Angry looks by the water cooler, avoiding phone calls, talking behind your back – although these are sure signs that a coworker doesn’t like you, your boss can’t be so direct.
So how can you tell if your boss hates you? Check out these 5 signs and learn how to get back in his or her good graces.
1. Barriers: Your boss does not move coffee cups, cell phones, or any other objects between you during a meeting. If your boss respects you he or she will unconsciously move things out of the way as a sign of respect.
2. Body Language: If your boss stands facing you when talking informally instead of to your side it may be a sign he or she does not like you. Standing at your side means that he or she trusts you; standing facing you shows that your boss is not comfortable with you.
3. Left Out: If you are no longer invited to meetings or important events, you can guess that you’re either not liked or not valued enough to join.
4. Loss of Contact: If your boss primarily contacts you with email you’ve probably fallen out of his or her good graces. When your boss wants to hear what you have to say he or she will be more likely to talk face to face or on the phone. If your boss does not like you however, he or she will want to keep contact to a minimum, and primarily over email.
5. Poor, Vague Performance Reviews: If you receive poor performance reviews without providing specific feedback on how you can improve, then your boss may just not like you.
If these remind you of your boss, you’ll want to rectify that situation as soon as possible if you want to be secure in your job. Here are a few ways to solve the problems between you and your manager:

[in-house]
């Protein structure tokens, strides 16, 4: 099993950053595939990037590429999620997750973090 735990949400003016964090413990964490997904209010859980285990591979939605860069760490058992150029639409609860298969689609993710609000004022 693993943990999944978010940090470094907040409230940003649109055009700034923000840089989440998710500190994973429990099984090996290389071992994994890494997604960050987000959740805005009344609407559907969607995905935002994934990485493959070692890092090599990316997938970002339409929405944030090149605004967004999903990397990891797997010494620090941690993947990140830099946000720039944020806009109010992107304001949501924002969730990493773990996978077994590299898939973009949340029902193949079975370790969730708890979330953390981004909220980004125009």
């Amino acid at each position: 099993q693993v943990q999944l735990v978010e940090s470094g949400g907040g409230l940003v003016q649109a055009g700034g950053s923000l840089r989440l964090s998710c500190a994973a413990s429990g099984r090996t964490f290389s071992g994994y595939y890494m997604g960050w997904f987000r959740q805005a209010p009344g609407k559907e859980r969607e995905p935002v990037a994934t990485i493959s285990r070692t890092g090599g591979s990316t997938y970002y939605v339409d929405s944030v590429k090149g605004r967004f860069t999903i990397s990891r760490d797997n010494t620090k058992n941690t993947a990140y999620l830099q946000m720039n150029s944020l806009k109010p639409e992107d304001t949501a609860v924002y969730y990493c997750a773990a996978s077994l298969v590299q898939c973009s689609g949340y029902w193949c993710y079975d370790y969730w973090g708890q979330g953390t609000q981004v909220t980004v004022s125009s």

- Find out if it you have a performance issue. If you are not meeting your boss’s expectations then you’ll need to figure out how to change that. Many inexperienced managers can resent under-performing employees and begin to judge them personally for any professional shortcomings.
- If your performance is strong, you and your boss may have conflicting styles. If your boss prefers to receive a report with just the facts and you give lengthy reports with opinions and suggestions this may rub him or her the wrong way. Try to learn what your employer likes and cater to that.
- If your performance is strong and your styles are aligned, you may want to approach your boss about your concerns directly. Do not accuse him or her of hating you, or ask how you can solve the problem between you; ask your employer if there is any way you can make their job easier, or if they have any suggestions on areas you can improve on. This shows that you are looking to improve yourself and also may reveal any problems he or she may have with you.
If you are not able to resolve the problems with your boss you could stay at your current job and hope that you outlast him or her – but as long as there is a personal conflict it’s going to be difficult to move up within that company. Instead of staying in a bad situation you may want to consider looking for a new job where you will be happier and can work in a more positive environment.